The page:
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Shoes of Flavour: Carien Brewis

A young shoe producer survives the influx of Chinese goods by evolving with the market

Juliet Pitman

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Carien Brews of Shoes of Flavour

When strangers began stopping Carien Brewis in the street to ask her where she purchased her beaded sandals (and in some instances to ask her if they could swap their shoes with hers), the then 22-year-old started thinking business. “The shoes were from Indonesia but I started thinking that if I sold a pair for every time someone stopped to admire them, I’d be able to leave my job and support myself,” says the Cape Town-based entrepreneur.

This is exactly what she did. “I wasn’t enjoying being stuck behind a computer as a graphic designer and I really wanted to be doing something with my hands that contributed to society, so I left my job and started investigating what it would take to make a similar product locally,” she explains.

“Of course I could have simply imported them but it seemed ridiculous to do so when South Africans have such a rich beading heritage. And it was also very important to me from the beginning to create jobs for people,” she adds. After obtaining a list of shoe manufacturers from a raw materials supplier and visiting a host of different factories, it became clear that while making the shoes would be easy, the real challenge was going to lie in finding someone to do the beadwork.

“The shoes had to be beautifully beaded,” says Brewis, who made contact with a woman involved in various community projects in Cape Town’s townships. “She and my mom developed the unique beading technique required for the shoes which involved sewing beads onto fabric as opposed to the traditional bead-on-bead technique,” she explains. “Then we went into Khayelitsha with trestle tables and garden chairs which we set up in an old shebeen to train the beaders.”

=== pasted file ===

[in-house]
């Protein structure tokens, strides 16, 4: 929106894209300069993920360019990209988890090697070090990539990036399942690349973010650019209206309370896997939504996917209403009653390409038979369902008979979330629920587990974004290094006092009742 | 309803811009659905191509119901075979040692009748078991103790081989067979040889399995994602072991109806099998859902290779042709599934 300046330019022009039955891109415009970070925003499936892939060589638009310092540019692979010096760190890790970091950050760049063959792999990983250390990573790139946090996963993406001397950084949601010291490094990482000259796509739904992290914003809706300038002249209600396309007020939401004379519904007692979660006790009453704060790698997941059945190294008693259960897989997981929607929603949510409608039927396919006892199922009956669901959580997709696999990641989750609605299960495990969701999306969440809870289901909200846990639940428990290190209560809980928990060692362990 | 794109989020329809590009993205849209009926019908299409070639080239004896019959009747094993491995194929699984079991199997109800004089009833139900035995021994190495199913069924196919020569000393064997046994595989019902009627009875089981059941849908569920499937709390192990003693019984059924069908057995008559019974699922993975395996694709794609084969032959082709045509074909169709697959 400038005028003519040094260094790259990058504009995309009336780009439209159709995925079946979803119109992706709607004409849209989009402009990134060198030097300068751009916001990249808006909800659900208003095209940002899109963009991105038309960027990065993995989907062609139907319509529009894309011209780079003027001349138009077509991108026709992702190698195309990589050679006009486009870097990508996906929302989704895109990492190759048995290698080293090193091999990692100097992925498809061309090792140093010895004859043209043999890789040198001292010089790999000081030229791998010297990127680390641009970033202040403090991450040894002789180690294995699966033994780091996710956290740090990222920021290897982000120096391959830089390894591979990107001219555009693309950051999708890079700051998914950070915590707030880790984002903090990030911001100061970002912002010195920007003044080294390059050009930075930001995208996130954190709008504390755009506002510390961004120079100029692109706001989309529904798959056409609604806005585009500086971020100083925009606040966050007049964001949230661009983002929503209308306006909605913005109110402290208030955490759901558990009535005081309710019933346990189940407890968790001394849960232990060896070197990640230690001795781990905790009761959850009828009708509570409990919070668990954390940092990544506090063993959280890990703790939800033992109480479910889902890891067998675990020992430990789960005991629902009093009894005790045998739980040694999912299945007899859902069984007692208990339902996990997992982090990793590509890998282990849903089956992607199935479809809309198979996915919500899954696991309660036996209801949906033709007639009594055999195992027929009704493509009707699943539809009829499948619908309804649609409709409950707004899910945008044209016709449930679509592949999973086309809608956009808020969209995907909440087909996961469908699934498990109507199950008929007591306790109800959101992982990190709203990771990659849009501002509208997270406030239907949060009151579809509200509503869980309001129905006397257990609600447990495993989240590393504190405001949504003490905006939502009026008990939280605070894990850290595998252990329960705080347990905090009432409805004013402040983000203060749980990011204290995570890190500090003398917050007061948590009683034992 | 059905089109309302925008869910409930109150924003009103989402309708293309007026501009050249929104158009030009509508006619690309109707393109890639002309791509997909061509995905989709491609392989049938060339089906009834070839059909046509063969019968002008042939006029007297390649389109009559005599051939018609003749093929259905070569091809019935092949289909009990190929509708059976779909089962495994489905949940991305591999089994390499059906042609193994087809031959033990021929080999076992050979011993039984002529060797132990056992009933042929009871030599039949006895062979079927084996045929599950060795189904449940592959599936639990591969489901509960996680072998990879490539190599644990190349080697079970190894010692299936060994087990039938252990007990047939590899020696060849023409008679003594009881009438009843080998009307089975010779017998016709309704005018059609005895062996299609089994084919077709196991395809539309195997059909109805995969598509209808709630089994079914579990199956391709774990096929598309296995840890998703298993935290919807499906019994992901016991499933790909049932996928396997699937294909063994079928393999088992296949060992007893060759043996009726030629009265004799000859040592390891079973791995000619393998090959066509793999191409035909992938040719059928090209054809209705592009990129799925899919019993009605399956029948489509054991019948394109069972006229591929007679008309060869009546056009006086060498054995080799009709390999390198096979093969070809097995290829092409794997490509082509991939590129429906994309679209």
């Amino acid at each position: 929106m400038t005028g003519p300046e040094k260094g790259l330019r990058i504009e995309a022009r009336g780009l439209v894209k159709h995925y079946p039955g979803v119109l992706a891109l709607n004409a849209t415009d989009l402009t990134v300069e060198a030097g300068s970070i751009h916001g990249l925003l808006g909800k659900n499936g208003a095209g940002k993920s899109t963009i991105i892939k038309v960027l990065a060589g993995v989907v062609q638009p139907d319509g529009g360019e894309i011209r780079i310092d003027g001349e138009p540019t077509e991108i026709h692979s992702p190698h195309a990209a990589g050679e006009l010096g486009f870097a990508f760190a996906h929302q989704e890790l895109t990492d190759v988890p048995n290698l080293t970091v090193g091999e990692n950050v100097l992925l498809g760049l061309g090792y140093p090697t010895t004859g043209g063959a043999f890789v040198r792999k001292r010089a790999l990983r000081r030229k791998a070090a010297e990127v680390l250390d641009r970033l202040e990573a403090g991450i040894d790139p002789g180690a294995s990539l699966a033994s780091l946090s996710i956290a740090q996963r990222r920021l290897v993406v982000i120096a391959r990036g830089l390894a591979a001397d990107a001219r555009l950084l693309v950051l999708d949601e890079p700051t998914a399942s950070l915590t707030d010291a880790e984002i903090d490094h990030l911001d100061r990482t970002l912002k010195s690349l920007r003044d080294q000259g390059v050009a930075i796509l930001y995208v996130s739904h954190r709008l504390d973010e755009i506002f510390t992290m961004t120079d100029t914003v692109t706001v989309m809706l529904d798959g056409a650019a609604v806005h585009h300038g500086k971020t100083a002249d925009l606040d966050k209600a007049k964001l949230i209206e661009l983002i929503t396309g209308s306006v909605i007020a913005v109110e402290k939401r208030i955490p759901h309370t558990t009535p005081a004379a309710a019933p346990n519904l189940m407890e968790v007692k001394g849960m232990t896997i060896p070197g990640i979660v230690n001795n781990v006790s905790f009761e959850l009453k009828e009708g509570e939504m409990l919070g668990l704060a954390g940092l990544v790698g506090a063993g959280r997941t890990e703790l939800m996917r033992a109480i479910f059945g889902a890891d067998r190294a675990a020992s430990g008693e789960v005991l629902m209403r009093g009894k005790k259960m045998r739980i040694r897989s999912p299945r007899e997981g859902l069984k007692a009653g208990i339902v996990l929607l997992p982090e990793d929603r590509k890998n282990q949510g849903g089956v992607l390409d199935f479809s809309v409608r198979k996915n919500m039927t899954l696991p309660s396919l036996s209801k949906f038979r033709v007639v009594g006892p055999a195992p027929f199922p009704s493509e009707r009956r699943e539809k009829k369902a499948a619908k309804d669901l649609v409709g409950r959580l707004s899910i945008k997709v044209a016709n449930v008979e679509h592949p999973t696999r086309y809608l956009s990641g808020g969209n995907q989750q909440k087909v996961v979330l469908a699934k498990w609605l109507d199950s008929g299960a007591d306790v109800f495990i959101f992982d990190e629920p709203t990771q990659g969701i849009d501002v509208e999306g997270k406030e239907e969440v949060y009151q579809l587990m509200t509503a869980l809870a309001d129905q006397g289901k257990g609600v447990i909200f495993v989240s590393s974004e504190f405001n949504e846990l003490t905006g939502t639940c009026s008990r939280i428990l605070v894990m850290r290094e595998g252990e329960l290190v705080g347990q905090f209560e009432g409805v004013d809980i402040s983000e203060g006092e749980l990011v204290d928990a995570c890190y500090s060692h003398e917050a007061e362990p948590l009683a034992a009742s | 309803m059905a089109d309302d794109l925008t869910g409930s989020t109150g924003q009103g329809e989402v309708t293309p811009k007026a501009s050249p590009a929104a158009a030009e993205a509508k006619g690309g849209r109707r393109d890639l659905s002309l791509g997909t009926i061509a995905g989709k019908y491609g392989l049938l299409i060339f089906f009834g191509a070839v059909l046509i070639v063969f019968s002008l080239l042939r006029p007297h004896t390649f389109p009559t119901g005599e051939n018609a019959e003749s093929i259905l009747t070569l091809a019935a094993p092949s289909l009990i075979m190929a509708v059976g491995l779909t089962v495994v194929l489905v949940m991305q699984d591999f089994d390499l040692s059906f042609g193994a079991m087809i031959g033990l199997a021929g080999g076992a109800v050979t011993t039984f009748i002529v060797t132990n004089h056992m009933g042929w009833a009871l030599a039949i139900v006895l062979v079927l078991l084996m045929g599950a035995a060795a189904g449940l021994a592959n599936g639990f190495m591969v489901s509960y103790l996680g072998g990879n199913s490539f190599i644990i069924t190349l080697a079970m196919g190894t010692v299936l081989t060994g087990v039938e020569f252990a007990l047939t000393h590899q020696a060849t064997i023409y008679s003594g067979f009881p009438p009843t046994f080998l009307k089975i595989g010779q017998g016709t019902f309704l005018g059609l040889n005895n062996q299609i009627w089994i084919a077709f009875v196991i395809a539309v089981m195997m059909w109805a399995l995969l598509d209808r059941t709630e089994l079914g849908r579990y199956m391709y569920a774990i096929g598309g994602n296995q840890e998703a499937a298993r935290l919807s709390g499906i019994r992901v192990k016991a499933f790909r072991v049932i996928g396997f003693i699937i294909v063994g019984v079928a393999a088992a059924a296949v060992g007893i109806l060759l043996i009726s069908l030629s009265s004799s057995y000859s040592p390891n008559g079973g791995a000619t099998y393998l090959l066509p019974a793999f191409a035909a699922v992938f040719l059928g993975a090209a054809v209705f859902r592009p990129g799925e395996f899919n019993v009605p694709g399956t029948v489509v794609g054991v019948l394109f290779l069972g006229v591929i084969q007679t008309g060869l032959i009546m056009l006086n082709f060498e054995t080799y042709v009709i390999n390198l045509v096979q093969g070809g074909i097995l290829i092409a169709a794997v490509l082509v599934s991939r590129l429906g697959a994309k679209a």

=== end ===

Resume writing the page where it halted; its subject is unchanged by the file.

At that time, Brewis says she simply wanted to determine if she could make a quality handmade product but she also admits to having had big dreams. “I don’t know why but right from the beginning I had this vision of supplying YDE – I could see the shoes on their shelves,” she says.

So, first sample batch in hand, she secured a meeting with Paul Simon, then-owner of YDE. “He loved the shoes and was so supportive of the idea of a hand-made South African product that created jobs for people. But he said there was a gap between the product I had brought him and the kind of quality that he would want to see on his shelves,” she relates.

Undeterred, Brewis went back to the drawing board to refine her product. “Initially we beaded onto an already-completed shoe but we changed this and started beading on the uppers first and then making up the shoe afterwards,” she explains. The fine-tuning paid off and Simon gave Brewis all the YDE stores. “Our first batch sold out in one weekend,” she recalls.

Shoes of Flavour supplied YDE for four years but as Chinese imports and embellished shoes started flooding the country, market conditions changed and YDE started stocking imported accessories and footwear. “Our shoes were no longer unique and we couldn’t compete with the Chinese on price or supply, so we had to reposition ourselves in the market. Instead of appealing to the mass fashion market, we changed tack and targeted consumers who would value a high quality, handmade, uniquely South African product,” she explains.